Small business in the tourism sector cannot financially bear the penalty rates and public holiday rates. To remain open seven days per week all year round, we need the ability to roster staff at the same rates no matter which days they work. It is an absolute requirement that business in this sector do operate on the weekends and public holidays when we have tourists and locals who wish to frequent the tours, cafes and restaurants especially on these days. Presently many small businesses cannot afford to stay open over weekends and many tour companies cannot afford to only operate on week days. This is not acceptable especially for international visitors to Australia. (Accommodation, café and restaurants, Daintree)

We are no longer a five day a week society and this needs to be reflected in the penalty rates. Penalty rates should be in place for overtime but some workers choose to work weekends or nights, so it makes little sense that business are penalised for giving the employee their preferred hours of work. With wages going so high, it is no wonder businesses are turning to self-serve stations to ensure wages are kept low, but this just means decreasing employment opportunities. (Accommodation, café and restaurants, Gladstone)

The standard Monday to Friday consumer week no longer applies, penalty rates are excessive and other running costs of a business are ever increasing. All of these costs are being passed onto the consumer through higher prices. Given consumers can obtain goods cheaply and easily on the internet, penalty rates are driving more people to seek products or services elsewhere.(Accommodation, Townsville)

Penalty Rates for Sundays are ridiculous and unsustainable. We have cut our opening hours on Sundays and may end up closing altogether on Sundays. Our staff want to work weekends as that’s the only time school and university students are available, but we simply cannot afford to pay double time on a Sunday. We are losing our business to large chains that pay less in wages for junior staff on weekends. (Retail, Toowoomba)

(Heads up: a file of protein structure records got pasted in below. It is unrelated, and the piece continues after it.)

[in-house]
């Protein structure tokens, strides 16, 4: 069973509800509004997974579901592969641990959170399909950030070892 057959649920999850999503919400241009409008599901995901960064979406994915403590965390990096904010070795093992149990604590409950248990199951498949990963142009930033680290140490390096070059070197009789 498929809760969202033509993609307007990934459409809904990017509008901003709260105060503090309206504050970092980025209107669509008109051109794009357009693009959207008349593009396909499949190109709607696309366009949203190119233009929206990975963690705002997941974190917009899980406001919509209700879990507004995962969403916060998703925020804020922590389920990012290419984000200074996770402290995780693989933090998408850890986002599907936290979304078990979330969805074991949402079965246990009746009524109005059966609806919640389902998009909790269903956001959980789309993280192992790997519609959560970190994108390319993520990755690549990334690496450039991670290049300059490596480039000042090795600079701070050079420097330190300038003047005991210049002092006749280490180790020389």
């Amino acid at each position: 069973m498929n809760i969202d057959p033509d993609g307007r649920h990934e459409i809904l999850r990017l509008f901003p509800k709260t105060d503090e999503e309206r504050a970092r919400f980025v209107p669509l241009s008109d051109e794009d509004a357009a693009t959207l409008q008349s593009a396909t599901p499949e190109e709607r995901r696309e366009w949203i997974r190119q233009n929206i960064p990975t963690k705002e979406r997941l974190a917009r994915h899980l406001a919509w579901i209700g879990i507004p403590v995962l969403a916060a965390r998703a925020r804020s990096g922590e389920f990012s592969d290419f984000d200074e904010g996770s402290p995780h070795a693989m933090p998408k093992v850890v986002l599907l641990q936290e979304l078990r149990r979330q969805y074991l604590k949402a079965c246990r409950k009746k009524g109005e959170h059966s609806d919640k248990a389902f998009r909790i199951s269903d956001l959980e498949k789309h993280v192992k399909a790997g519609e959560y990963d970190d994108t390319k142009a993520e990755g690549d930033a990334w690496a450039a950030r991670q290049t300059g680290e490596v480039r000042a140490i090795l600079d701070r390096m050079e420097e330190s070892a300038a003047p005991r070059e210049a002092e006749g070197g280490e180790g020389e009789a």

We want to see a reduction in penalty rates. We agree they should be there, but the rate is too high for an unskilled workforce. (Accommodation, café and restaurants, Logan)

For tourism and hospitality businesses, the penalty rates make turning a profit impossible, yet it is not good business to not operate services on those days. Tourism is expected to operate 24/7 and while employees and suppliers have a great day, the employer has to take on all responsibility for customer and staff welfare, and is most likely running at a loss. (Tourism operator, Port Douglas)

Obligatory conditions relating to penalty rates and workplace agreements should not be applicable to small and medium businesses. Wages are already high and penalty rates in our industry of manufacturing makes us uncompetitive, both for exports and the local market.(Manufacturing, Brisbane)

We live in a 24 hours a day, seven days a week society, and hospitality industry penalty rates are hurting the industry and in turn hurting the lifestyles of Australians. More people would be employed on weekends if penalty rates were reduced or abolished. (Accommodation, café and restaurants, Brisbane)

We live in a 24/7 society, individual small businesses should have employment flexibility regarding penalty rates for weekends and public holidays. Flexibility should be restricted to businesses with less than 50 employees to ensure they can compete on a more level field with the large multinationals. (Aviation, Far North Queensland)